Get breaking news alerts via email

Click here to manage your alerts
Prescription drug costs lowest at Costco, highest at CVS, says Consumer Reports
First Published Mar 29 2013 02:25 pm • Last Updated Mar 29 2013 02:40 pm

Some of the most popular prescription drugs that recently became available in generic form are sold at the lowest prices at Costco and at the highest prices at CVS Caremark, according to an analysis by Consumer Reports.

Failing to comparison shop for drugs — such as generic Lipitor to lower cholesterol or generic Plavix to thin the blood — could result in overpaying by $100 a month or even more, depending on the drug, the report said.

Join the Discussion
Post a Comment

The article will be available in the May issue of Consumer Reports.

Consumers may find good deals at local independent pharmacies, Consumer Reports said.

One of the big takeaway messages from the analysis is that the customer must ask the pharmacist for the best price, the publication said.

"Especially for the independent pharmacies, if they want to retain your business and loyalty, they will help you get the best price," Lisa Gill, an editor at Consumer Reports, said.

One reason for the wild cost fluctuations may be that different types of stores have different business incentives, she said.

"It really comes down to a store’s business model. For example, big box stores tend to use their pharmacies as a way to get consumers through the door with the expectation that they’ll buy other things," Gill added.

Victor Curtis, senior vice president of pharmacy for Costco, said the retailer does not sell below costs and that its pharmacy is a contributor to Costco’s overall profitability.

Consumer Reports conducted its analysis by using "secret shoppers" who called more than 200 pharmacies throughout the United States to get retail prices, without using insurance, on a month’s supply of five blockbuster drugs that have recently become available as generics.

story continues below
story continues below

The drugs were diabetes drug Actos (pioglitazone); antidepressant Lexapro (escitalopram); cholesterol fighter Lipitor (atorvastatin); blood thinner Plavix (clopidogrel); and asthma drug Singulair (montelukast).

There was a difference of $749 between the highest and lowest priced stores.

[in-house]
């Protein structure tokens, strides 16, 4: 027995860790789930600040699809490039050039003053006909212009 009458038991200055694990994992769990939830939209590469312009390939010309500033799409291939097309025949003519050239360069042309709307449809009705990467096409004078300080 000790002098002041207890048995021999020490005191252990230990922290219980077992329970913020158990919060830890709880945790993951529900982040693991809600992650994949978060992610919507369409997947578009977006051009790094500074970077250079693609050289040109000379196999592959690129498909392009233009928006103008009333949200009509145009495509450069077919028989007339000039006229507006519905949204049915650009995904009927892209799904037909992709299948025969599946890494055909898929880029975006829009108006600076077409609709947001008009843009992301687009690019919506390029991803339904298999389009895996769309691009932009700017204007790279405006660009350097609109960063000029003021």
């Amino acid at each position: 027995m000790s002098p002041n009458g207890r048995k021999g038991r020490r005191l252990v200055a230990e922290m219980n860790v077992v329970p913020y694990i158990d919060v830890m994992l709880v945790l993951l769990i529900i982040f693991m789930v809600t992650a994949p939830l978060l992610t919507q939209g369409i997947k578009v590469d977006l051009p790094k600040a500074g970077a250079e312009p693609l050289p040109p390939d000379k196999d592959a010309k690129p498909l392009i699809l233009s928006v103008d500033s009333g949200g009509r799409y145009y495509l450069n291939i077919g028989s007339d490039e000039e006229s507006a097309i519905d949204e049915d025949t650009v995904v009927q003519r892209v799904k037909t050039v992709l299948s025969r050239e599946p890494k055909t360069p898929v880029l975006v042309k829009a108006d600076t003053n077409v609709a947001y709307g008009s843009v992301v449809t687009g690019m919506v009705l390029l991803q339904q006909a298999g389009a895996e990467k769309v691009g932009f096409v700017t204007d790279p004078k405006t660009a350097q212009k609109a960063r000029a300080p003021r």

For example, one month’s supply of generic Lipitor costs $17 at Costco, Consumer Reports’ secret shoppers found. The same drug cost $150 at CVS. Rite Aid and Target had similarly high prices.

Consumer reports recommends getting refills for 90 days instead of 30 days, as most pharmacies offer discounts on a 3 months’ supply.

Copyright 2014 The Salt Lake Tribune. All rights reserved. This material may not be published, broadcast, rewritten or redistributed.

Top Reader Comments Read All Comments Post a Comment
Click here to read all comments   Click here to post a comment

About Reader Comments

Reader comments on sltrib.com are the opinions of the writer, not The Salt Lake Tribune. We will delete comments containing obscenities, personal attacks and inappropriate or offensive remarks. Flagrant or repeat violators will be banned. If you see an objectionable comment, please alert us by clicking the arrow on the upper right side of the comment and selecting "Flag comment as inappropriate". If you've recently registered with Disqus or aren't seeing your comments immediately, you may need to verify your email address. To do so, visit disqus.com/account.
See more about comments here.
Staying Connected
Contests and Promotions
  • Search Obituaries
  • Place an Obituary

  • Search Cars
  • Search Homes
  • Search Jobs
  • Search Marketplace
  • Search Legal Notices

  • Other Services
  • Advertise With Us
  • Subscribe to the Newspaper
  • Access your e-Edition
  • Frequently Asked Questions
  • Contact a newsroom staff member
  • Access the Trib Archives
  • Privacy Policy
  • Missing your paper? Need to place your paper on vacation hold? For this and any other subscription related needs, click here or call 801.204.6100.